Study: Active Transportation-Friendly Zoning is On the Rise

Photo: Public Domain Images
Photo: Public Domain Images

Editor's note: this article originally appeared on Public Square: A CNU Journal and is republished with permission. 

New-urbanist-type zoning codes rose 53 percent across the US over the previous decade, according to research by the CDC-funded Physical Activity Policy Research and Evaluation Network (PAPREN). Across the board, this type of zoning promotes more sidewalks, mixed-use, bicycle-pedestrian trails, bicycle-pedestrian connectivity, street connectivity, crosswalks, bicycle lanes, and bicycle parking.

In other words, more zoning codes are calling for infrastructure that facilitates walking, bicycling, and non-automotive travel in daily life, PAPREN finds. The codes reflect the intentions of cities, but will need public and private investment to realize these goals.

If so, zoning reform could have a profound impact, over time, on the degree to which Americans’ day-to-day activities promote health, as analyzed by the organization’s Applied Evaluation project. The graph below shows how code reform is addressing these issues, compared to conventional codes.

[caption id="" align="alignnone" width="1200"] Municipalities that have adopted new urbanist codes are more likely to promote infrastructure that supports physical activity. Source: PAPREN[/caption]

The study looked at about 2,300 municipalities in 200 of the most populous counties in the US, accounting for 55 percent of the US population. While research focused on the larger metro regions, the counties include small towns and rural areas, notes Jamie Chriqui, a professor at the University of Illinois at Chicago, and co-director of PAPREN.

Some highlights from the study:

  • New urbanist type codes have been adopted by 26 percent of jurisdictions in 2020, up from 17 percent in 2010, of the areas studied. These codes include form-based, traditional neighborhood development, and Transect-based codes, the SmartCode, transit-oriented development zoning, and similar regulation. These categories of codes all promote New Urbanism and mixed-use, walkable places, and there is some overlap between them.
  • Size of municipality is the greatest predictor of where these codes were adopted, with larger cities correlated with code reform. Given that finding, it is likely that prevalence of new urban codes in areas not studied, more sparsely populated and containing 45 percent of the US population, are lower.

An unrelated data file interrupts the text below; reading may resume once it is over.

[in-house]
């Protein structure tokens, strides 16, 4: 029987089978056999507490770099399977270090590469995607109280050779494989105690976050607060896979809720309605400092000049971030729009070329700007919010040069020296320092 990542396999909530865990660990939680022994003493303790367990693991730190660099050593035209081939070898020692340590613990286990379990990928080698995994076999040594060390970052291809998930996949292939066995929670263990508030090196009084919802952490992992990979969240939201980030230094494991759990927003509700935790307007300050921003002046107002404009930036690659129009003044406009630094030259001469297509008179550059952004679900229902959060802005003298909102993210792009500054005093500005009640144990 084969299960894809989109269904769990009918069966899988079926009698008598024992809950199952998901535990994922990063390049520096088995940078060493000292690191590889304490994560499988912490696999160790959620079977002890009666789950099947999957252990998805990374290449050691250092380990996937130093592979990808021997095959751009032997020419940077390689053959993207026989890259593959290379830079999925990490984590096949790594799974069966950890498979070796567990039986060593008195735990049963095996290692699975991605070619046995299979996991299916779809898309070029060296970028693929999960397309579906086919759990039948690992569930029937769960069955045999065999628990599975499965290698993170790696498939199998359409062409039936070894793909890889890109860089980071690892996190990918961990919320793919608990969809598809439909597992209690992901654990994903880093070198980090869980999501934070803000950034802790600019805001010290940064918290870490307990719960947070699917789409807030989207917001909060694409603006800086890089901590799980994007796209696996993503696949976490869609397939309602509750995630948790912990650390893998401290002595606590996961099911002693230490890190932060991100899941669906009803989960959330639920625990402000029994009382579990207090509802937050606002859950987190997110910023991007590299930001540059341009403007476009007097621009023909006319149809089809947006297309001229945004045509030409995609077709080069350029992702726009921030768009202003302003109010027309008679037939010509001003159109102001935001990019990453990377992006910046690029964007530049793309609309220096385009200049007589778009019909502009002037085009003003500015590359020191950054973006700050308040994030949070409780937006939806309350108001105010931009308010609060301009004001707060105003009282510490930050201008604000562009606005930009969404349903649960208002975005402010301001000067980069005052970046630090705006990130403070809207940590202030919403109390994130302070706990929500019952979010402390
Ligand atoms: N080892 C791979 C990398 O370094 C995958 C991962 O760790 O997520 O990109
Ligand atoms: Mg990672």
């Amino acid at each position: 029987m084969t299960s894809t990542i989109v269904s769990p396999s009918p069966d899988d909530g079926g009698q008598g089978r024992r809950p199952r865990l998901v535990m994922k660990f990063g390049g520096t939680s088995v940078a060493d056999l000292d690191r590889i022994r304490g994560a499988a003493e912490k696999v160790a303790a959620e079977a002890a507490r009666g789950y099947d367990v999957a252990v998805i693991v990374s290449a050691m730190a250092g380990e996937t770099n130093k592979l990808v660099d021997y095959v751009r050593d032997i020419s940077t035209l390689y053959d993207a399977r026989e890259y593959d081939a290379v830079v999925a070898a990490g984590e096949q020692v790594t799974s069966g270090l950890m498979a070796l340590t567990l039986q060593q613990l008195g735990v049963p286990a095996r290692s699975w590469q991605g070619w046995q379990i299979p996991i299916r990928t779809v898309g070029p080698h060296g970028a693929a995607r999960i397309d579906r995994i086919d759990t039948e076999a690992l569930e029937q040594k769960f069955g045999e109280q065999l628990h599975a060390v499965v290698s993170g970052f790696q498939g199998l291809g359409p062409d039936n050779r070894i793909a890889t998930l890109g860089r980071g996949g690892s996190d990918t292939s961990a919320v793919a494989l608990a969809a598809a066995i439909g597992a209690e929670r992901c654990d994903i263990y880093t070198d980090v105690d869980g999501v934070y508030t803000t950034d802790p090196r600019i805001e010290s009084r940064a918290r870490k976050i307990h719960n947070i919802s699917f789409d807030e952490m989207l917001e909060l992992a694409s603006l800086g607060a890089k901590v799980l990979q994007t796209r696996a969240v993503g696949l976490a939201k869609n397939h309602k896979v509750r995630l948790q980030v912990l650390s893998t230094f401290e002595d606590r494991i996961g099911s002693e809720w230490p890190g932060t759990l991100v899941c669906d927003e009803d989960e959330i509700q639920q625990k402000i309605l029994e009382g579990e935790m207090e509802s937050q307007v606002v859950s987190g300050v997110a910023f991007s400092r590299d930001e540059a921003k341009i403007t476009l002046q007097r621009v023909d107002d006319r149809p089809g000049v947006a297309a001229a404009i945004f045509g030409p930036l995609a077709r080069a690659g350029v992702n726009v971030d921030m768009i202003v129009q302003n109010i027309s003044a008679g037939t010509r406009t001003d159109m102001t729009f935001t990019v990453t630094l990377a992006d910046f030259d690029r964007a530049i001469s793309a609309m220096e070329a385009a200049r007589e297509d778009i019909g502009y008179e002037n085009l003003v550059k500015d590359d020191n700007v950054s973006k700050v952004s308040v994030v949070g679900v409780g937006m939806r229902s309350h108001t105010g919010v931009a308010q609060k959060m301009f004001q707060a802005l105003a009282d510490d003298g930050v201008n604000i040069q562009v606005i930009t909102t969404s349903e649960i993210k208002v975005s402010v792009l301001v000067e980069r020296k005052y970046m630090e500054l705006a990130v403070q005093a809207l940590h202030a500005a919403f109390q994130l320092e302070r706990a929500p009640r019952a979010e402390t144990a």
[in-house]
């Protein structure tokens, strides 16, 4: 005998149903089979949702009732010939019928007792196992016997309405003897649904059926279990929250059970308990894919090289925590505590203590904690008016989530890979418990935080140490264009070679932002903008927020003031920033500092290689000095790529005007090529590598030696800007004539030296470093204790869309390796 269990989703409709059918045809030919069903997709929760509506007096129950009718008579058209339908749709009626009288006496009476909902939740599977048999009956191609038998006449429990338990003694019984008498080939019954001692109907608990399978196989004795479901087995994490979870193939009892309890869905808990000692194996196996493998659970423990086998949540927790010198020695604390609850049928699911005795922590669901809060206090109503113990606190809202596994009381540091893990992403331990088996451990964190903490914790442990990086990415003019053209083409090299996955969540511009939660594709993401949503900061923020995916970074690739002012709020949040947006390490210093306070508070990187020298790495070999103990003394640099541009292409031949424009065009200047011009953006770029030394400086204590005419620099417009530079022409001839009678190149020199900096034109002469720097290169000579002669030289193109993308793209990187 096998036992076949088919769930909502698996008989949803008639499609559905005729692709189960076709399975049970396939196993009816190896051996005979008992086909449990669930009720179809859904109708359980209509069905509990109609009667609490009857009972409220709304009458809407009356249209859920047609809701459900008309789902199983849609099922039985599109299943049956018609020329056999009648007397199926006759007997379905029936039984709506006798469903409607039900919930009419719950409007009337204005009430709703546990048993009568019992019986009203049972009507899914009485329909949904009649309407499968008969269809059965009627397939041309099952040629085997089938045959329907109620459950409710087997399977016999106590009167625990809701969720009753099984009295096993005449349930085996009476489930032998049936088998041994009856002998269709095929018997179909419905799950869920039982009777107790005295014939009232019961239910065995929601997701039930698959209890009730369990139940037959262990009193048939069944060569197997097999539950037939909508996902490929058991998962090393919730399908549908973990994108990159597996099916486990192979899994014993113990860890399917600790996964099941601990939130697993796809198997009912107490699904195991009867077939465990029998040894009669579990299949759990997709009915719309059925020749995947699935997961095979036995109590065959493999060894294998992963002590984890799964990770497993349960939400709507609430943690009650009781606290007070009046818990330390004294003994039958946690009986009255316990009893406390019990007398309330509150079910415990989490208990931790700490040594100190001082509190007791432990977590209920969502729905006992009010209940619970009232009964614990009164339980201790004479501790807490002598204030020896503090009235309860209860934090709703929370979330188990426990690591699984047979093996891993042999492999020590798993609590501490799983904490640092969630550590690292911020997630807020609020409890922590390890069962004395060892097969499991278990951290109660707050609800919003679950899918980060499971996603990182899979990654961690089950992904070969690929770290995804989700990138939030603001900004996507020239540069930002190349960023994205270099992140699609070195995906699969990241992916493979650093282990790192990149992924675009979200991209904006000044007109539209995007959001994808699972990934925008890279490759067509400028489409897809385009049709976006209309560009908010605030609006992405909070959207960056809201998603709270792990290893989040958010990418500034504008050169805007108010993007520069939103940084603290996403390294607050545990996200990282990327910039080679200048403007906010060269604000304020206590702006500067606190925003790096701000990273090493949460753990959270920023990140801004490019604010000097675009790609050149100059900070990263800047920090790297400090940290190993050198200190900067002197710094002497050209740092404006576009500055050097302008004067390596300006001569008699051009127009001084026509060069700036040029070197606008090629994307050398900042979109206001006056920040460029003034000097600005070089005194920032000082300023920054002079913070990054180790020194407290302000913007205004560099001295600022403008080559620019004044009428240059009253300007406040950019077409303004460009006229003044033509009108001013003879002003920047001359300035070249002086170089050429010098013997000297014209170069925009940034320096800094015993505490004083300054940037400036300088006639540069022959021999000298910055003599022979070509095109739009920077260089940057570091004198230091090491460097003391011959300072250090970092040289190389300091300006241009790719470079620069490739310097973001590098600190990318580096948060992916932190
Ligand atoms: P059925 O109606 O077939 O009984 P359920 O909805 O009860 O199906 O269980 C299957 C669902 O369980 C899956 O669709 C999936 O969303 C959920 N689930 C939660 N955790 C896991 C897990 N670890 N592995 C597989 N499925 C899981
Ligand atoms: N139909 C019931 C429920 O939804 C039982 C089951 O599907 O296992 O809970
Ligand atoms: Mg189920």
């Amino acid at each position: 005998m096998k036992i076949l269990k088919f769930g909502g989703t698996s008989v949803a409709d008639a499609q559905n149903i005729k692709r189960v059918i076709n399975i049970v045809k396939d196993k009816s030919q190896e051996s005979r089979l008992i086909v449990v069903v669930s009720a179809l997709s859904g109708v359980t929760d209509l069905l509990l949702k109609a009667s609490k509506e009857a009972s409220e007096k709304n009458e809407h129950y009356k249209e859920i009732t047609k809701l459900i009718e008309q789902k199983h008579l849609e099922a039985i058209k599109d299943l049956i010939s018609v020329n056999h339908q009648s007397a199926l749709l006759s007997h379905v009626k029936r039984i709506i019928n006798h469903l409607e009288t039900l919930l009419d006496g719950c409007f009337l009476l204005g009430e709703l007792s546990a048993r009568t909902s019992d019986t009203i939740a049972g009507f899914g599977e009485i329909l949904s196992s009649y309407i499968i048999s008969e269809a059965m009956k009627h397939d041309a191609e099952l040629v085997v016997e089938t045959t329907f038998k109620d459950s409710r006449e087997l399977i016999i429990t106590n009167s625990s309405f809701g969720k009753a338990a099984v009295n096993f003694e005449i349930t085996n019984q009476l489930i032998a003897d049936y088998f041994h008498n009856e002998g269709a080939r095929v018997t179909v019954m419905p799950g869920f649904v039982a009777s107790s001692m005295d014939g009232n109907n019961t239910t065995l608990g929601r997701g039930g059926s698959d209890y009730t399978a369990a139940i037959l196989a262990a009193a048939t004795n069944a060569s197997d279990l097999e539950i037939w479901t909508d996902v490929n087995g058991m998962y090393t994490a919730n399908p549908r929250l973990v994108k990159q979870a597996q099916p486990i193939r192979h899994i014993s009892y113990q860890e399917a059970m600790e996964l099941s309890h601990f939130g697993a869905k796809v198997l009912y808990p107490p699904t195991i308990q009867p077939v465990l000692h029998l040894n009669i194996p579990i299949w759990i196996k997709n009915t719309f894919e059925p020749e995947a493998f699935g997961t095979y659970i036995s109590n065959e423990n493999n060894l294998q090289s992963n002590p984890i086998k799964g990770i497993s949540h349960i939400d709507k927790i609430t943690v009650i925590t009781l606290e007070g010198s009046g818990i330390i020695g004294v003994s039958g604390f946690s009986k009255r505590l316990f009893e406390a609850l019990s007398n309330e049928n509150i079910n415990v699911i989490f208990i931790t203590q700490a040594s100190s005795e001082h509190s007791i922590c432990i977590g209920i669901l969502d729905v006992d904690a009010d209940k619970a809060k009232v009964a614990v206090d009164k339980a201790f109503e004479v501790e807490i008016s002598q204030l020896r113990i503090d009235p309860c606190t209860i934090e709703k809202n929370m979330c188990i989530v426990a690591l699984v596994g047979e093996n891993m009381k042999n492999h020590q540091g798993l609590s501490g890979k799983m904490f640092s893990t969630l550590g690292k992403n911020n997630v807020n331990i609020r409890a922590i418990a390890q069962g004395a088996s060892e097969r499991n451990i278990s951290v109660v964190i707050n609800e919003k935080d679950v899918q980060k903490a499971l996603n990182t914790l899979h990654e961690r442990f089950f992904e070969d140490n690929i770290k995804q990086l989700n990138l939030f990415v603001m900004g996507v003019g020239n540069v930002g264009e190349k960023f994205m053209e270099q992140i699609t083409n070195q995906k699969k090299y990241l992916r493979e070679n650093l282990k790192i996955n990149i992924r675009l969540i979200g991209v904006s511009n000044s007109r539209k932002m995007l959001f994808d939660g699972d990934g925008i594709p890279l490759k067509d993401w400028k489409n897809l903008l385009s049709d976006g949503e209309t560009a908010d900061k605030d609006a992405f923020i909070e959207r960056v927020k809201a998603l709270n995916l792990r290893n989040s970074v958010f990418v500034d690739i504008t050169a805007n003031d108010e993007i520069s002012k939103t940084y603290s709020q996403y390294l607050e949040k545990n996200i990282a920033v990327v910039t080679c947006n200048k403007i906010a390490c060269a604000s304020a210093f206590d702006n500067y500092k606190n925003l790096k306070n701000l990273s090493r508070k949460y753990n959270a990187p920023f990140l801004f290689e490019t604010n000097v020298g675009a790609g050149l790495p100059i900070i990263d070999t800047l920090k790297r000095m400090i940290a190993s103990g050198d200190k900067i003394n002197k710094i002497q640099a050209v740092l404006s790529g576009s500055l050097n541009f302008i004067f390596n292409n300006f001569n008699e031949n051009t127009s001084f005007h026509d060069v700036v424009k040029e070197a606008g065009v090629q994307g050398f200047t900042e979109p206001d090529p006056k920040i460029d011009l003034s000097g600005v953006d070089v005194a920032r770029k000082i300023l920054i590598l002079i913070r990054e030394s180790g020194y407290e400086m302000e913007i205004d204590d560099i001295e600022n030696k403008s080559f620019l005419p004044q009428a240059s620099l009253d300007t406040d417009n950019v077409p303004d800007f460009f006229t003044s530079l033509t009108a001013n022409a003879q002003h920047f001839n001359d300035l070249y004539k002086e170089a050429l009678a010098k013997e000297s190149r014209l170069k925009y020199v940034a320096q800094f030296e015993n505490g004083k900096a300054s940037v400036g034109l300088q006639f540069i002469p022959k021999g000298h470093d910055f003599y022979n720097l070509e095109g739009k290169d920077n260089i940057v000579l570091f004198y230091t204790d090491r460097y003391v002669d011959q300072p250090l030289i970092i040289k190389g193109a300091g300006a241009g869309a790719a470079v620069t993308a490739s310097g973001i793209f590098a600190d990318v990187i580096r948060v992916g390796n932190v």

• Code reform is most prevalent in the South and West. Pockets of the Northeast and Midwest are getting zoning reform. The prevalence in the South would not be surprising to those who know the history of the New Urbanism and the early codes that were adopted in Florida and the Gulf Coast. Parts of the US with relatively low population, such as the northern Great Plains states, were not included in the study.

[caption id="" align="alignnone" width="1200"]In high population areas studied, the percentage of cities and towns with zoning reform rose. Source: PAPREN In high population areas studied, the percentage of cities and towns with zoning reform rose. Source: PAPREN[/caption]

PAPREN’s is the first longitudinal study to compare growth of new urbanist codes, relative to conventional zoning, in a way that is fairly comprehensive nationwide. The project is also the first to correlate these codes to infrastructure objectives. Previous research by a different group, the Codes Study, has tracked the rising total number of form-based codes, which tracks with PAPREN’s findings. A 2021 study last year explored the question of whether form-based codes tend to lead to gentrification, and concluded that they do not. The author of that analysis, Emily Talen, also notes, through a literature search, the positive impacts from FBCs on physical and environmental well-being. That aligns with PAPREN on the growth of codes that call for infrastructure in support of physical activity and less automobile use.

Zoning code reforms emerged in the US as a policy strategy to reduce sprawl and reliance on cars, and increase physical activity, says Chriqui.

This will not be a surprise to new urbanists, but the reforms seek to:

  • Create compact development
  • Create pedestrian-friendly or traditional neighborhoods
  • Increase street connectivity
  • Create mixed use and higher density neighborhoods
  • Increase open space and alternative transportation

Although progress has been made in code reform, there is still a long way to go in many regions. Nearly a third (32 percent) of large municipalities have adopted new urban code reform; but two thirds have not. For middle and small municipalities, the contrast is greater. More than 80 percent of mid-size municipalities have not taken this step, and nearly 90 percent of small municipalities have yet to reform their codes to support physical activity, the research shows.

For public health officials, zoning may not be on their radar. PAPREN’s research shows that it should be, because code reform has an impact on infrastructure policy that supports pedestrians and bicyclists.

ALSO ON STREETSBLOG

Centers for Disease Control: Transportation Reform is Health Reform

|
The connection between transportation and public health has slowly edged into the mainstream since Streetsblog Capitol Hill began covering it last year, first through a billion-dollar grant program added to Congress’ sprawling health care bill and now in a Centers for Disease Control (CDC) brief that connects existing U.S. infrastructure with chronic disease, obesity, and […]